Sunday, 30 June 2013

On Sighting In

Gerry sighting-in for elk season 9/29/10
Here's a really nice account of the procedure for mounting a scope and sighting in a rifle from friend Gerry.
Ask 3 people what you need to mount a scope and you'll get at least 3 answers.  This is my take on it; others may disagree.
Dunk the scope in hot water and see if any bubbles come up.  If not, it's waterproof.  Sigh with relief.
If you buy a decent quality gun and decent quality mounts, they probably will be aligned, so you won't need a lapping rod.  Alignment rods are sort of fun, but align them both ways, point to point and butt to butt.  A torque wrench is nice (I bought a Weaver one on sale), but if you just turn the scope screws tight with no more than thumb and finger, you don't really need one.  If you do decide you can't live w/o one, do find out what torque the manufacturer of that mount recommends.
I don't own a collimator, as most of my rifles are bolt actions (and I'm cheap).  My procedure is to center the reticule (very imp if a used scope; new Leupolds are typically centered*).  If you cut V notches in a cardboard carton, place the rifle in them, and remove the bolt, you can boresight the target.  Adjust the elevation and windage until the crosshairs are on target.  Test fire.  Holding the rifle steady and aiming at the bullseye again, move crosshairs until they are on the bullet hole.  Test fire again.  You should be close to point of aim.  Tweak until you're happy.  This will work with a No. 1:  just be sure to have the rifle high enough that you can drop the lever to see through the bore.  I often start at 50 yards to get on paper, then move to 100.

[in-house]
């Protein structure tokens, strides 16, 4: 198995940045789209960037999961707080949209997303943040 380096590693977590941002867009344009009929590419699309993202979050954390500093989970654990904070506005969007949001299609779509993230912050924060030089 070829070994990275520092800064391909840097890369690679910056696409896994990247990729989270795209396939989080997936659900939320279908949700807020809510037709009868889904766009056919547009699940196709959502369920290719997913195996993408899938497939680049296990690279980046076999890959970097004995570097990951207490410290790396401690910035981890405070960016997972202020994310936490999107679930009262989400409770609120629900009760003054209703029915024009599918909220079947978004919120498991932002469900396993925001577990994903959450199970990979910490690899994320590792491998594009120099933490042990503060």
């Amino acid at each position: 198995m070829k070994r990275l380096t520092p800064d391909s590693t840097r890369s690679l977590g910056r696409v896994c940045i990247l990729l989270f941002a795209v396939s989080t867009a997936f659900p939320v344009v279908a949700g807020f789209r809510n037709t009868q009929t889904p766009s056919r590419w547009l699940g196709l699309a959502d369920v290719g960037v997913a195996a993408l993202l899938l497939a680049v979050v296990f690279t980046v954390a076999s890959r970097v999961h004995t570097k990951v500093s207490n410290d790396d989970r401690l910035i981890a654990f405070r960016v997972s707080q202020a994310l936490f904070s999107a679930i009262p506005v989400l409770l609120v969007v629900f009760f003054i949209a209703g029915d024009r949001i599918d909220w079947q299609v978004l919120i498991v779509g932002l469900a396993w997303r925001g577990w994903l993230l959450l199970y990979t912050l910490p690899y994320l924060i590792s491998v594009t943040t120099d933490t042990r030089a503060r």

*Centering:  Turn a knob all the way until it stops.  Now turn it back all the way, counting the number of clicks.  Take half that number and turn it back; it's centered.  Now do the same for the other knob.
As you're hunting, not trying for a benchrest record, there's no particular reason to try various brands of ammo.  Sight in the Federals and use them.  If you can get a 1.5" group at 100 yards, you should be fine. Start with a clean dry barrel.  Some barrels throw the first shot from a clean barrel, then group nicely; if you have one of those, hunt with a fouled barrel.  Keep a journal each time you test or shoot for practice:  temp., wind, ammo, group sizes, etc.
And remember, this is supposed to be fun.

Gerry and I are off to fish the N. Platte and the Bighorn for a week.

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